Presbycusus refers to sensorineural hearing impairment in elderly individuals. Characteristically, involves bilateral high-frequency hearing loss associated with difficulty in speech discrimination and central auditory processing of information. However, other patterns of presbycusis exist. Sensorineural hearing loss associated with physiological aging process in the ear is called presbycusis. It is usually manifests at around the age of 65 years but may do so early if there is hereditary predisposition, chronic noise exposure or generalized vascular disease.
Tinnitus is another bothersome problem and in some the only complaint.Patients of presbycusus can be helped by hearing aids.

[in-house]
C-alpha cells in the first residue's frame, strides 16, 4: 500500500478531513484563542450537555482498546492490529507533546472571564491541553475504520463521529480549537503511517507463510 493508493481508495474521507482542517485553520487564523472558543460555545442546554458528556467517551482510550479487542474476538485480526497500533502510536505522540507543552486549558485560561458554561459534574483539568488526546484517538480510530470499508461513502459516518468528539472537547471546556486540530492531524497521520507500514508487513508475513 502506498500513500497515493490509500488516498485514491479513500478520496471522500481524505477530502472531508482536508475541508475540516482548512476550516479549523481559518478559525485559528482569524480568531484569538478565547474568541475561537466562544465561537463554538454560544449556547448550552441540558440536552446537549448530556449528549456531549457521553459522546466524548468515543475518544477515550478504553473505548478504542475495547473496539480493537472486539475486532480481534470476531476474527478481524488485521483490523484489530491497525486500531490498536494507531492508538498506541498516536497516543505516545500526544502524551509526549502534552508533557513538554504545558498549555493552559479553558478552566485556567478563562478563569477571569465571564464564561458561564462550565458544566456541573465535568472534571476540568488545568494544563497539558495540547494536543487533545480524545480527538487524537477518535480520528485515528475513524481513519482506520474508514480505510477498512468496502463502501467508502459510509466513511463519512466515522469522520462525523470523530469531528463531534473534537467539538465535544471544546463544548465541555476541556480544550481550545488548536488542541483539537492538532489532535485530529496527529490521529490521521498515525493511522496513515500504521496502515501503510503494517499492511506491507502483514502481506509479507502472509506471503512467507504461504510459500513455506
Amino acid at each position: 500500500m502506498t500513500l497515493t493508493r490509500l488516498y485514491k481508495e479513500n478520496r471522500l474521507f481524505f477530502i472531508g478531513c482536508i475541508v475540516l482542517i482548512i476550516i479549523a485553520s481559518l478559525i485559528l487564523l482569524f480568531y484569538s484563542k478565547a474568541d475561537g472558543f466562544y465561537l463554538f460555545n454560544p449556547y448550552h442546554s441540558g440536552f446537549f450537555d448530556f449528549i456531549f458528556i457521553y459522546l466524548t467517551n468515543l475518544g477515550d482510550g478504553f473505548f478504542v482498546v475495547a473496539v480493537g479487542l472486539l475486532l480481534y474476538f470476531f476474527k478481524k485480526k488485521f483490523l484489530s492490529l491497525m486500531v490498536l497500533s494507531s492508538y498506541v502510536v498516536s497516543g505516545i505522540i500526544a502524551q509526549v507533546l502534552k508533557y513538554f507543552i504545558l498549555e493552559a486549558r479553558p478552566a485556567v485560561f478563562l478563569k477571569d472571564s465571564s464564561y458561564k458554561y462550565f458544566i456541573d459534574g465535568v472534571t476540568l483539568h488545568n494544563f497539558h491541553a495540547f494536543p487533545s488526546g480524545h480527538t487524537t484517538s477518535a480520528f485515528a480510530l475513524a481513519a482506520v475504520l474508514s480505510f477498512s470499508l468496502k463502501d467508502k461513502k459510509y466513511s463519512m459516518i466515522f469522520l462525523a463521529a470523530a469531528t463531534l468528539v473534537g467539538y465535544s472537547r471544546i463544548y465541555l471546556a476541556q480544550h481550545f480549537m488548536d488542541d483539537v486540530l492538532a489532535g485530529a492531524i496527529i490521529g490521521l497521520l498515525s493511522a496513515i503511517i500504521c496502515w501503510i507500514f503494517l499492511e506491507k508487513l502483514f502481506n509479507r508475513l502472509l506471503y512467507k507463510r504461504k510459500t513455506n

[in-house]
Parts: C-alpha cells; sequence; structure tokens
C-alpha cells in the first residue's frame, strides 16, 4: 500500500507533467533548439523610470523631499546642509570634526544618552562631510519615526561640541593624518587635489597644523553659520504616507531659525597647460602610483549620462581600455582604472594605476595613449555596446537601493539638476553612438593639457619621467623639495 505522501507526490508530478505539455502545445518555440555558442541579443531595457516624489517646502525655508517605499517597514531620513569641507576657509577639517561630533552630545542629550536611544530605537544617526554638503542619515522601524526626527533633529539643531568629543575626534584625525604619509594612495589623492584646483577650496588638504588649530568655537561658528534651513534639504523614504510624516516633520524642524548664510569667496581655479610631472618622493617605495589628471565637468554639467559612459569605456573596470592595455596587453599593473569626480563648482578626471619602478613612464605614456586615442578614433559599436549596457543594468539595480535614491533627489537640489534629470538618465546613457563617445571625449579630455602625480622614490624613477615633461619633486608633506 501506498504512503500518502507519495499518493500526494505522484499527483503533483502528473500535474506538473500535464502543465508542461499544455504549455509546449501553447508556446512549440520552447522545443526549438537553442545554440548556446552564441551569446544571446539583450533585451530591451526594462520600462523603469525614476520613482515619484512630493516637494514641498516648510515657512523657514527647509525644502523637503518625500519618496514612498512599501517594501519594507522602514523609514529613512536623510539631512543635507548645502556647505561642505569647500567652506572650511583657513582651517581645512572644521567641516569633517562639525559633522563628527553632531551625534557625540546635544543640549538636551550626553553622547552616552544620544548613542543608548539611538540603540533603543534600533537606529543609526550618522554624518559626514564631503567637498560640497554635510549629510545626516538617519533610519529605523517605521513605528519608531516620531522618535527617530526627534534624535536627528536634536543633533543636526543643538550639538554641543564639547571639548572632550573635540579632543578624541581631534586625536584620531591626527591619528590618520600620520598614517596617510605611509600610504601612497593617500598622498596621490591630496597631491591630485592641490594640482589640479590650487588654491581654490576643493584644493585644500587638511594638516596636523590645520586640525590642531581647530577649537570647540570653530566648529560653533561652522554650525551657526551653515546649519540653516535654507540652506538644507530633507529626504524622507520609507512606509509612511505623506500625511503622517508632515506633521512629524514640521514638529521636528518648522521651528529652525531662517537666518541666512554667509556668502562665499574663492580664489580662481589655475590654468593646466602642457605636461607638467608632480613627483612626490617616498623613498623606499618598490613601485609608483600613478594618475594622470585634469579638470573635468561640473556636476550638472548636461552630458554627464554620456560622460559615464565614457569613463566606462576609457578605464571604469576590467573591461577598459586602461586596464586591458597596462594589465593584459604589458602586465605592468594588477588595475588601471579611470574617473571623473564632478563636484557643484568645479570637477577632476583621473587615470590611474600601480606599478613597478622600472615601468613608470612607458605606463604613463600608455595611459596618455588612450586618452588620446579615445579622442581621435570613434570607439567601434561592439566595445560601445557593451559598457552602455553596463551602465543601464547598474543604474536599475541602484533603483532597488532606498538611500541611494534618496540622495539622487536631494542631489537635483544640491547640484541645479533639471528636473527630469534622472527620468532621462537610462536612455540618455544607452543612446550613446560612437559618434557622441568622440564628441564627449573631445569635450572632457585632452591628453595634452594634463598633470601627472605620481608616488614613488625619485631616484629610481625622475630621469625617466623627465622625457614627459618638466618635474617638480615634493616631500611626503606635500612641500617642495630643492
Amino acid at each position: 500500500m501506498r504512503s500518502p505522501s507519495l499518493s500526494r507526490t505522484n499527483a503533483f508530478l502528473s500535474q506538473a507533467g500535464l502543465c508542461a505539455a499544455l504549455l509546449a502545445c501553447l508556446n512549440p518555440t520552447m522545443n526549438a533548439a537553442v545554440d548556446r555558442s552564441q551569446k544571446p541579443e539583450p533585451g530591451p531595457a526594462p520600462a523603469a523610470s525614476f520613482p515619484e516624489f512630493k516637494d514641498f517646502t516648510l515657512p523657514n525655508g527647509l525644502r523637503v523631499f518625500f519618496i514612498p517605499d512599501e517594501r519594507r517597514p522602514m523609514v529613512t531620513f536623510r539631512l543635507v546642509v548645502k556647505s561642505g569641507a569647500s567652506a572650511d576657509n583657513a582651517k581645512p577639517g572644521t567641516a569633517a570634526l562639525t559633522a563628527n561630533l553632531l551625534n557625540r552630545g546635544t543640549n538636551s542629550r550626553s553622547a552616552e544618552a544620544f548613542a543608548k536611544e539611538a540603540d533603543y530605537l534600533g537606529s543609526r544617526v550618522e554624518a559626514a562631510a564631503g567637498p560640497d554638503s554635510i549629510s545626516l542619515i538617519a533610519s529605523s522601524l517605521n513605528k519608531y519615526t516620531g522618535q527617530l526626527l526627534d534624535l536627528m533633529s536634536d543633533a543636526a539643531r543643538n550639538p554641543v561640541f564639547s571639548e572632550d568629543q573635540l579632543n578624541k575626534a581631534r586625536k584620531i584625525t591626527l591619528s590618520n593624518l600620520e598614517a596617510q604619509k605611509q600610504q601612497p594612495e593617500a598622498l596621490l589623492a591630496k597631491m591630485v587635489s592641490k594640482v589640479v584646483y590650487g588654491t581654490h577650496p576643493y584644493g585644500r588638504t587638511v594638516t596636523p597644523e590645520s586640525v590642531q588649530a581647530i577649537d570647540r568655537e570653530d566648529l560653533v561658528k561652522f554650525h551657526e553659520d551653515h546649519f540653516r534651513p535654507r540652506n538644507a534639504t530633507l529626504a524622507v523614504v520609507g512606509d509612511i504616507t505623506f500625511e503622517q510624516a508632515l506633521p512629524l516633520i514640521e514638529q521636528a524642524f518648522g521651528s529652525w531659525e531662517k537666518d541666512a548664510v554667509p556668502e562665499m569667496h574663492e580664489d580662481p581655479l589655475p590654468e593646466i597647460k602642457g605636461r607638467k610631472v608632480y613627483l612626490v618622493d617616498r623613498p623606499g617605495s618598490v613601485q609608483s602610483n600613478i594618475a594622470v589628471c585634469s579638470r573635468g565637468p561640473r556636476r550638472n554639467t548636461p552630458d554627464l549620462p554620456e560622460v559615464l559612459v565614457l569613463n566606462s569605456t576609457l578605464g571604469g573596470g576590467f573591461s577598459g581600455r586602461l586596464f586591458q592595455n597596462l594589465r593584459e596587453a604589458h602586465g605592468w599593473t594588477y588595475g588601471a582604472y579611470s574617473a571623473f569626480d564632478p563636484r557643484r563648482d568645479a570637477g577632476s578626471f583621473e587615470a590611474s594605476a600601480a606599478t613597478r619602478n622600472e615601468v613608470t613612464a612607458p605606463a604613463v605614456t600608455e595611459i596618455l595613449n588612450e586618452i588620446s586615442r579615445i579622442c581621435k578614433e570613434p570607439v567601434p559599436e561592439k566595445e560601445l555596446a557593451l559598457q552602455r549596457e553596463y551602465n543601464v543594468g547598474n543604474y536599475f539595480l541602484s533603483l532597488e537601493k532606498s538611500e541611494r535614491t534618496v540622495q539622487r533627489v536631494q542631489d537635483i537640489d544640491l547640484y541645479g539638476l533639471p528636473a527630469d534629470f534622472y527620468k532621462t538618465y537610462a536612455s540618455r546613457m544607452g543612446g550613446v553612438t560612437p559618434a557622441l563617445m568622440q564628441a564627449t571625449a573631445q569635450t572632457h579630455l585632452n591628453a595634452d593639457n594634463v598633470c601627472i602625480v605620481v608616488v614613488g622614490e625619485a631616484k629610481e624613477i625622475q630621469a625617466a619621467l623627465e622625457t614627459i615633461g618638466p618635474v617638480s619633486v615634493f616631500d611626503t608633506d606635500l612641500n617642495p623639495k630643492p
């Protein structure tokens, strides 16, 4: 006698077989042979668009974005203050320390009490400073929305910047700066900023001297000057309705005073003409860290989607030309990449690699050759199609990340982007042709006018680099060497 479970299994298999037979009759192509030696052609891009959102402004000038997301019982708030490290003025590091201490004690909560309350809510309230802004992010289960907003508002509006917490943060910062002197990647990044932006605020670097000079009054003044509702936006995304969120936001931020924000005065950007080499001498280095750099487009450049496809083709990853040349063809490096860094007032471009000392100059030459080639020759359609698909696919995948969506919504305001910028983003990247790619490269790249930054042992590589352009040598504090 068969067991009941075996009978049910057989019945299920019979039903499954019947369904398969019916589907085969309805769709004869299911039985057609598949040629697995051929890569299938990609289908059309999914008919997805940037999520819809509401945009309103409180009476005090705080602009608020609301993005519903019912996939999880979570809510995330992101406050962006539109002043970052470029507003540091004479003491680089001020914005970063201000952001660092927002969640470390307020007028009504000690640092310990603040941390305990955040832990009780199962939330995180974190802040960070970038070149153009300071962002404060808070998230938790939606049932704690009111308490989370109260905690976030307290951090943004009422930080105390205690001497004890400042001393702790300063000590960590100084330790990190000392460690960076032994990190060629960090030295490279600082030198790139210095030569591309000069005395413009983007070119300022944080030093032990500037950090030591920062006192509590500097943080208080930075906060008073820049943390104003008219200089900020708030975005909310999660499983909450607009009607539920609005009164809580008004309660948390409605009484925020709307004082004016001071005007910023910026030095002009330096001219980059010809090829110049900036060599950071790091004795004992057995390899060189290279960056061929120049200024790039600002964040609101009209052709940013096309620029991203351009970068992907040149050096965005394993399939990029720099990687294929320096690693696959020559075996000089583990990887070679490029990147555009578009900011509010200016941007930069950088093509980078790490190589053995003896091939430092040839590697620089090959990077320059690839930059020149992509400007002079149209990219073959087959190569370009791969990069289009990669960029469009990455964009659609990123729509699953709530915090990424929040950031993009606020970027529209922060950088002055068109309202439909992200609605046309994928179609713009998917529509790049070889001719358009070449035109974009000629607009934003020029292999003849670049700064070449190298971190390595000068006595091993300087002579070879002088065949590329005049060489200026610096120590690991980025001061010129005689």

- Cochlear implants. Cochlear (COKE-lee-ur) implants are small electronic devices surgically implanted in the inner ear that help provide a sense of sound to people who are profoundly deaf or hard-of-hearing. If your hearing loss is severe, your doctor may recommend a cochlear implant in one or both ears. (Read the NIDCD fact sheet Cochlear Implants for more information.)
- Bone anchored hearing systems bypass the ear canal and middle ear, and are designed to use your body’s natural ability to transfer sound through bone conduction. The sound processor picks up sound, converts it into vibrations, and then relays the vibrations through your skull bone to your inner ear.
- Hearing aids
- FM systems
- Treatment will vary depending on factors such as severity of symptoms, age, general health, medical history and individual preferences
- Avoid loud noises
- Wear hearing protection devices when exposed to loud noise e.g. ear plugs